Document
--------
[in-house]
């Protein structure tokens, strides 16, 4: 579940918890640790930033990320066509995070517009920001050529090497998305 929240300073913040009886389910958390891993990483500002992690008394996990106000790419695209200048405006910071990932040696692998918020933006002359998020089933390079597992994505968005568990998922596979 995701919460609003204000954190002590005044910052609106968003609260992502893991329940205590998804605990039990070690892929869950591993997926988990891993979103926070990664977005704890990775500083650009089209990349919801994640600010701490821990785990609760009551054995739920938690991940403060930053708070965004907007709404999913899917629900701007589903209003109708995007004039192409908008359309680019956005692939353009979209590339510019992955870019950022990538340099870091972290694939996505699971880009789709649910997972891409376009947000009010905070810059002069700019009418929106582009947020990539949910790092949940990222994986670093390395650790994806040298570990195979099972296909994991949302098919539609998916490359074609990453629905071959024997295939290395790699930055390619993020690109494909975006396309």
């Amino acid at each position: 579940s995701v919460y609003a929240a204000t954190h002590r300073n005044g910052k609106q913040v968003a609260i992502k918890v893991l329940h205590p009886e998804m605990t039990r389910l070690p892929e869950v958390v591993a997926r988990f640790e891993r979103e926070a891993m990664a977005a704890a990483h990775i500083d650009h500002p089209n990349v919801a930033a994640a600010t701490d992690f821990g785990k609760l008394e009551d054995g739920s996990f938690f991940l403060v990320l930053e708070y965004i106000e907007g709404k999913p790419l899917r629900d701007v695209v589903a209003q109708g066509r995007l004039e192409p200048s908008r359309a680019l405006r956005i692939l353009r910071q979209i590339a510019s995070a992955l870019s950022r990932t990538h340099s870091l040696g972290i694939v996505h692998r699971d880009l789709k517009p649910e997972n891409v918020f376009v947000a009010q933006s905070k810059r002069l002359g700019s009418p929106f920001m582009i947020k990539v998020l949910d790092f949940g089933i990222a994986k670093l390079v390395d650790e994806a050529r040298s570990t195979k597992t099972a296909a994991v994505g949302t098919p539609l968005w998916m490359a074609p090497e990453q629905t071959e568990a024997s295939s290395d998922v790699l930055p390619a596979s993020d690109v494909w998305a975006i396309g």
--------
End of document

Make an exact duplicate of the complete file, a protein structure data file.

[in-house]
């Protein structure tokens, strides 16, 4: 579940918890640790930033990320066509995070517009920001050529090497998305 929240300073913040009886389910958390891993990483500002992690008394996990106000790419695209200048405006910071990932040696692998918020933006002359998020089933390079597992994505968005568990998922596979 995701919460609003204000954190002590005044910052609106968003609260992502893991329940205590998804605990039990070690892929869950591993997926988990891993979103926070990664977005704890990775500083650009089209990349919801994640600010701490821990785990609760009551054995739920938690991940403060930053708070965004907007709404999913899917629900701007589903209003109708995007004039192409908008359309680019956005692939353009979209590339510019992955870019950022990538340099870091972290694939996505699971880009789709649910997972891409376009947000009010905070810059002069700019009418929106582009947020990539949910790092949940990222994986670093390395650790994806040298570990195979099972296909994991949302098919539609998916490359074609990453629905071959024997295939290395790699930055390619993020690109494909975006396309």
């Amino acid at each position: 579940s995701v919460y609003a929240a204000t954190h002590r300073n005044g910052k609106q913040v968003a609260i992502k918890v893991l329940h205590p009886e998804m605990t039990r389910l070690p892929e869950v958390v591993a997926r988990f640790e891993r979103e926070a891993m990664a977005a704890a990483h990775i500083d650009h500002p089209n990349v919801a930033a994640a600010t701490d992690f821990g785990k609760l008394e009551d054995g739920s996990f938690f991940l403060v990320l930053e708070y965004i106000e907007g709404k999913p790419l899917r629900d701007v695209v589903a209003q109708g066509r995007l004039e192409p200048s908008r359309a680019l405006r956005i692939l353009r910071q979209i590339a510019s995070a992955l870019s950022r990932t990538h340099s870091l040696g972290i694939v996505h692998r699971d880009l789709k517009p649910e997972n891409v918020f376009v947000a009010q933006s905070k810059r002069l002359g700019s009418p929106f920001m582009i947020k990539v998020l949910d790092f949940g089933i990222a994986k670093l390079v390395d650790e994806a050529r040298s570990t195979k597992t099972a296909a994991v994505g949302t098919p539609l968005w998916m490359a074609p090497e990453q629905t071959e568990a024997s295939s290395d998922v790699l930055p390619a596979s993020d690109v494909w998305a975006i396309g």